|Distance||4 miles roundtrip|
|Best Seasons||Spring, Fall|
- Summiting the highest peak in North Dakota
- Panoramic views
Summitting White Butte marked my 7th state highpoint, and one that actually required a bit of climbing. Located about an hour south of Theodore Roosevelt National Park in southwestern North Dakota near the South Dakota border -- one of the least densely populated parts of the U.S. -- this place feels especially remote despite being surrounded by active farms. Unlike the flat highpoints in the Midwest that don't require any physical exertion to reach (I'm looking at you Nebraska and Iowa), White Butte actually looks like a mountain.
To be honest, the first part of the hike is absolutely boring. It's flat and nearly perfectly straight through farmland. Save for the cows chewing grass beyond the fence on either side of the trail (pictured below), the scenery is monotonous. The most interesting part may be pondering what kind of person owns the neighboring farm to your left as you read the threatening no trespassing signs and see relatively new electric fencing.
The most important thing to consider is that this trail lies on private property in middle of nowhere North Dakota; while there aren't any rules and you may not get caught doing something questionable, your actions here may cause this place to be closed to the public forever. There are no signs outlawing dogs, but do know that half of the trail is on active rangeland. Keep your dog on leash unless you know how your dog reacts to cows, and be sure to pick up after it. This is not a family friendly hike given the distance and less-maintained trail condition -- head to Theodore Roosevelt National Park instead for a fun family trip. While there aren't restrictions on seasons, I do not recommend hiking during the brutally hot, shadeless summers nor the frigid, windy, and icy winters. Furthermore, beware of rattlesnakes on warm days. Even though this is a notable destination, I wouldn't expect to see anyone else while doing this hike given its remoteness.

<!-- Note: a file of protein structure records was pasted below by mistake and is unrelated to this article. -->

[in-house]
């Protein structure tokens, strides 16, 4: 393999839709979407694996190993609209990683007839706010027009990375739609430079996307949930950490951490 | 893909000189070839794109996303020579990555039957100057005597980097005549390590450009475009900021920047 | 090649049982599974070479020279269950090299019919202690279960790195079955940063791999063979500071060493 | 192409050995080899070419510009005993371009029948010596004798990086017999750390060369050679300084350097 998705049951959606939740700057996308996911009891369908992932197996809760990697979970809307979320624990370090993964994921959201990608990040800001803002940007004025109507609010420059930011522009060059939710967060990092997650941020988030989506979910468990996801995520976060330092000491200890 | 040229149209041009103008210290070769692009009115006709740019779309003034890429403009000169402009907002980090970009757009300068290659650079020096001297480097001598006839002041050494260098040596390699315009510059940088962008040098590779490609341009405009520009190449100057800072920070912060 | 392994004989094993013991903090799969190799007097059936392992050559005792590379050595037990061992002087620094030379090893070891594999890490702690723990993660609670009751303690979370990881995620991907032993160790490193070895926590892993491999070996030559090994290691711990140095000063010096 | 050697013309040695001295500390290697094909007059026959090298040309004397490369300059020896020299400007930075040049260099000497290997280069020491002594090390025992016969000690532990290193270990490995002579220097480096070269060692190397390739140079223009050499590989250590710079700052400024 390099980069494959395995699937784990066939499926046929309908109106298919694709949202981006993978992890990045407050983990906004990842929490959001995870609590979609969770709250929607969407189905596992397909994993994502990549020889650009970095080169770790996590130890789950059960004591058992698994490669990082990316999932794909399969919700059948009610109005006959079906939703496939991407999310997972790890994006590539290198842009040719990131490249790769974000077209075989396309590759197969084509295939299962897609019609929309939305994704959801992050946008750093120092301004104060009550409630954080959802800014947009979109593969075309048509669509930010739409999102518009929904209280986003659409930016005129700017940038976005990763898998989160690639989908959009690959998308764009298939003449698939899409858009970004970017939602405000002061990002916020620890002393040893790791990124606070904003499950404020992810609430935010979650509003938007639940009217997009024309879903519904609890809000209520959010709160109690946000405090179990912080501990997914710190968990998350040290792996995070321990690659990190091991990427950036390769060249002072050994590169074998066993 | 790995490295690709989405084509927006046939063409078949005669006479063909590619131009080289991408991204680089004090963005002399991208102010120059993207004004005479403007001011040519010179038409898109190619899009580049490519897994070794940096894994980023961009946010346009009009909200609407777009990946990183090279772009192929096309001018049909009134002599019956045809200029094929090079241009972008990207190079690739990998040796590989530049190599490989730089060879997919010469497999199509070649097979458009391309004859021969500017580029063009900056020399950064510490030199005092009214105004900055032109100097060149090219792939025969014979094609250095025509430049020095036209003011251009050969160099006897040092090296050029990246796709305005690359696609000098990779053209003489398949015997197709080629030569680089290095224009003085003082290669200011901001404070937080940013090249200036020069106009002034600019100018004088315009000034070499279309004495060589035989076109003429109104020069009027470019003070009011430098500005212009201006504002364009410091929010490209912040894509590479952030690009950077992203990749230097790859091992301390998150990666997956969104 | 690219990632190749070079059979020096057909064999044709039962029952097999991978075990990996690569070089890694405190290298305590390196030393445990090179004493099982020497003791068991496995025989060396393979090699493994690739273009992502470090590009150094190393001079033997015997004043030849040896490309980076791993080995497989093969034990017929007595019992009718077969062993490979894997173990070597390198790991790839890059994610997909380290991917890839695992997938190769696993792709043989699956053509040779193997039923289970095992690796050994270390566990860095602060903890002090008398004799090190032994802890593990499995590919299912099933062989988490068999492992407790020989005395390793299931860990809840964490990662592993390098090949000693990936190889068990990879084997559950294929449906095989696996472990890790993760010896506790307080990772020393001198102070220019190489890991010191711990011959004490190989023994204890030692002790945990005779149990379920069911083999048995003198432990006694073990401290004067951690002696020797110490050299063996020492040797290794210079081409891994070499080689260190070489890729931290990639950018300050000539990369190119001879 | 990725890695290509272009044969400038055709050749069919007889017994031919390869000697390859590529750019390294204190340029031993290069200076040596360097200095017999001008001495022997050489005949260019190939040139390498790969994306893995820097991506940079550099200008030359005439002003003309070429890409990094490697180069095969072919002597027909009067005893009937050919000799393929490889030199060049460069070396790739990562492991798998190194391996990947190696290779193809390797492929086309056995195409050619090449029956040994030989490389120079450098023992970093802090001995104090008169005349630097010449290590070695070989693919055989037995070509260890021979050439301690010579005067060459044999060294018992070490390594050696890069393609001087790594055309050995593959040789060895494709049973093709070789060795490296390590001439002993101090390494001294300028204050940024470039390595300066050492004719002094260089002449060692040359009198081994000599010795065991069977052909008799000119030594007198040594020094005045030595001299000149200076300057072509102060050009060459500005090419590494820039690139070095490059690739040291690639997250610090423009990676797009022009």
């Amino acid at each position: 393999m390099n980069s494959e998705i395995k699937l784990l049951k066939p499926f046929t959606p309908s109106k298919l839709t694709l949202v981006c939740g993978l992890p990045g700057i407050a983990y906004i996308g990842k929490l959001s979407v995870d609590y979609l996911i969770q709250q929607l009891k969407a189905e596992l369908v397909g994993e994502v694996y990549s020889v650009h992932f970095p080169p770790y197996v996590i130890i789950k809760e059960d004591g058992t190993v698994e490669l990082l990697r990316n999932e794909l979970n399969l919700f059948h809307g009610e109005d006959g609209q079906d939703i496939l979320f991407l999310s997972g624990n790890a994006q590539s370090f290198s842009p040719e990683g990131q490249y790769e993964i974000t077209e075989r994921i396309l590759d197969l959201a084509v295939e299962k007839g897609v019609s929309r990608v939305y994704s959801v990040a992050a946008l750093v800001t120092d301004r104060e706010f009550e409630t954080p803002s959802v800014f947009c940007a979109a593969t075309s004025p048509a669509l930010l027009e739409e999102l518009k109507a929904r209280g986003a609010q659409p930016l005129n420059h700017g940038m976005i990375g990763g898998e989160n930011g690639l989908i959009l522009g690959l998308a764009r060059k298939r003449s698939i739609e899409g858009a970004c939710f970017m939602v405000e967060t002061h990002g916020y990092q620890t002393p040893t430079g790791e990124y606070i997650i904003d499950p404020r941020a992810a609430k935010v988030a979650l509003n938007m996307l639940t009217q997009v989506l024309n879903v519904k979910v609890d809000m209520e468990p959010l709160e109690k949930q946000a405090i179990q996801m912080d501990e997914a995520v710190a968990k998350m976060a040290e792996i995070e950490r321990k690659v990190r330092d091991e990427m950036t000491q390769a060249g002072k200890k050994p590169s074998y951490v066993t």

Unlike my luck with other state highpoints, simply typing "White Butte" in Google Maps did not yield the proper directions, though it did take me close. Luckily, you can click the Google Maps link below and it will take you to the right place. From Belfield, North Dakota along Interstate 90, head south on U.S. Highway 85. After the road curves to the west, look for the sign for White Butte (I was actually surprised to see a sign, must be a new addition), then turn left on the dirt road 140th Avenue. That sign on the main highway was the only one you'll get, however. Watch your odometer, and turn right on an unmarked dirt road after about 5 miles. One mile ahead, park on the left side of the road as labeled by the small, white sign pictured below. Although it looks like a road heads south towards White Butte, don't go any further -- the landowners specifically marked this area by the main road as the designated parking.
Google Maps Directions
Parking, Fees, and Facilities
While parking is technically free, a donation is suggested to help maintain public access to this private property. I paid $5 into the red pole located across the driveway from the parking area, pictured below.